Software development requirements can never be complete enough or communicated well enough to ensure understanding and success. Errors in interpretation, over-broad and over-complex specifications result in many “fixes” that are not related to actual code errors by the development team. These fixes are actually elaborations or “clarifications” of project specifications, but in most projects, they are assumed to be “bug fixes” in the process of development, testing and QA. In practice, this means the actual functionality works as specified but the implementation is not as desired by the client. Fixes of this type generally add to effort and resource allocations without the assumption they should impact specifications, time or cost.
Software development project requirements are by their nature improved by the discovery on the part of both the development team and the client team during analysis and development.
In the course of normal work, discovery exposes:
- More depth than expected (scope creep).
- Different aims and approaches from the client and end-user feedback or unexpected insight from seeing the product as it develops.
- Technical limitations or alternative approaches that change requirements, the effort and time required.
- In most software development projects, there are no assumptions or procedures to handle specification discovery and subsequent changes. This results in many variations from project estimates and is a significant factor in project overruns.
Resource management is a function of having the right skills available when needed for a specific task in a project. With limited resources and funds, this is a difficult task for software development companies.
Both internally and externally, software development companies have an ongoing need to balance new projects against support, maintenance, and enhancement of existing applications. Companies need to decide the level of investment they will put into new technology. Using time from existing work to move to new technology skills is a difficult and expensive proposition. Recruiting for internal resources is a long, expensive process that often fails to yield dependable, trained resources in the long run.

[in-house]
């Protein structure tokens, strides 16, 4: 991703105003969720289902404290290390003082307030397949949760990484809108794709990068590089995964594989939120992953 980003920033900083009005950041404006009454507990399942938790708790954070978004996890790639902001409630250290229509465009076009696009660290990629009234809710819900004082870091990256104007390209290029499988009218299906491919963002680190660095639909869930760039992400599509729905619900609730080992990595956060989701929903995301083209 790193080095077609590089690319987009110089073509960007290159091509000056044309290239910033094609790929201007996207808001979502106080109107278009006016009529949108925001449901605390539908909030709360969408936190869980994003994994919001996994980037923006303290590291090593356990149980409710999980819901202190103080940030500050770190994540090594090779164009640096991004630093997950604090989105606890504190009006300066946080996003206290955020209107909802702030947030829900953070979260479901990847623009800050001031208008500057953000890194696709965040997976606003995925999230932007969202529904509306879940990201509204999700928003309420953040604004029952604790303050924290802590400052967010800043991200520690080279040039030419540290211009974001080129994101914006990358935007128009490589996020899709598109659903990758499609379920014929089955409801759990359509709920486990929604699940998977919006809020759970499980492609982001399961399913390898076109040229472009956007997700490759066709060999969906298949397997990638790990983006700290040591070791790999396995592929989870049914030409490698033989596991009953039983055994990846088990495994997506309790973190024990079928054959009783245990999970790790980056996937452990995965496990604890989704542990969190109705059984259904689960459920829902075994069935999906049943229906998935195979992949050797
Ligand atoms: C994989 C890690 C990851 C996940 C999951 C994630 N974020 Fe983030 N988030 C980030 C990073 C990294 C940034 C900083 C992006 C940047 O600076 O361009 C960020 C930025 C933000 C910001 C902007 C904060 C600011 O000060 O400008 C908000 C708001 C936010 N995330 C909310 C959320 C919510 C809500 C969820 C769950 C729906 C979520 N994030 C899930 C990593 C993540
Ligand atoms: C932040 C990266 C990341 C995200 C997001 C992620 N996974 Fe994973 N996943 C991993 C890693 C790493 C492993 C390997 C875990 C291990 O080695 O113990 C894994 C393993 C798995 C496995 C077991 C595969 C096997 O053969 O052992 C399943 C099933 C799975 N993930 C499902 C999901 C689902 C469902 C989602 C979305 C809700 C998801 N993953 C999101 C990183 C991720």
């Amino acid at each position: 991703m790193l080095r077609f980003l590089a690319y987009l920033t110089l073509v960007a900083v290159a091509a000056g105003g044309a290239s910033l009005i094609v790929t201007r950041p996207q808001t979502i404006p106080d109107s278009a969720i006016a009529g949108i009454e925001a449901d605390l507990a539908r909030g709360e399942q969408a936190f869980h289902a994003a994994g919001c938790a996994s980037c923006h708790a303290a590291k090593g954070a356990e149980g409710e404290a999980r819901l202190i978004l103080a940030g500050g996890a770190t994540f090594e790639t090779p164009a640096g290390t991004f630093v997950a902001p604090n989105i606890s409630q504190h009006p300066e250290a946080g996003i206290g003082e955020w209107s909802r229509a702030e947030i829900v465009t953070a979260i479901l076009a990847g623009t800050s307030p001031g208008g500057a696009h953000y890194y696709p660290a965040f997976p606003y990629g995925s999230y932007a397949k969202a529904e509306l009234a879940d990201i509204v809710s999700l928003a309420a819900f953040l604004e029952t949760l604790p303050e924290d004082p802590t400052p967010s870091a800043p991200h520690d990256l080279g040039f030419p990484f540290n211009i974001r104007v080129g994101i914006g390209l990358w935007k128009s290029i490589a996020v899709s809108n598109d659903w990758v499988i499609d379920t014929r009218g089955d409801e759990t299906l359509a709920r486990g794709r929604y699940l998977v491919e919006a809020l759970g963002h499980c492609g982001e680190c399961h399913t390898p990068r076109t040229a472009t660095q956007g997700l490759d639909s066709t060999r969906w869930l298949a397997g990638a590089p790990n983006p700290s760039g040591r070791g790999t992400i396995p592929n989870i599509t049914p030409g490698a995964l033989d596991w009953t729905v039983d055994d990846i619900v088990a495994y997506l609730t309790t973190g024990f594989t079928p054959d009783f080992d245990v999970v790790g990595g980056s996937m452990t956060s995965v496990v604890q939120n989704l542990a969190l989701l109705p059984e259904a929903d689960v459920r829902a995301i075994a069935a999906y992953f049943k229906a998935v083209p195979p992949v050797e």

These factors are the leading reasons clients consider outsourcing. But they are also a factor in outsourced projects themselves because, at some level, the client team becomes involved directly with the outsourced team and the results of team resource management. The management of new software development projects is difficult by itself. Because of the time and risks involved in recruiting resources with appropriate skills and knowledge, client project/product managers often don’t have a good understanding of the technology and limitations in the project they are managing.
In this situation, outsourcing software development often leads to a confrontational relationship where the client team feels they have lost control and don’t understand the choices the outsourced development team has made or what effort is being applied to produce deliverables. They don’t understand that the estimation for time to completion was figured against assumed effort but the accuracy of that assumption varies according to specification clarity, resource skills, and availability.
Variations in the five factors during a software development project leads to:
- Defensive reactions to clarifications and changes between the client and the development team.
- Situations, where the actual effort in the given time varied depending on specification accuracy and resource skills and availability, lead to confrontations. When the time to completion is figured for a fixed cost, it is generally figured against the assumed effort. Without assumptions for what controls are available to deal with variation, the confrontation continues to simmer throughout the life of the project.
- Lost opportunities for a partnership-like relationship of shared risk and reward.
The solution could be as simple as not setting more than one factor as fixed, but in practice that is hard to do for many projects. What is really needed is a consultive framework for communication and decision making that is informed by real-time reporting during the project and the collaborative resolution of issues to reach the client’s goals. It’s easy to say, but it takes understanding, planning, and agreement to accomplish.
We’re constantly working on this paradigm every day – it’s challenging and rewarding. What’s your experience? How do you hold the line? What controls do you have realistically? Have you recognized the five factors in your project estimation process formally? I’d love to hear your thoughts…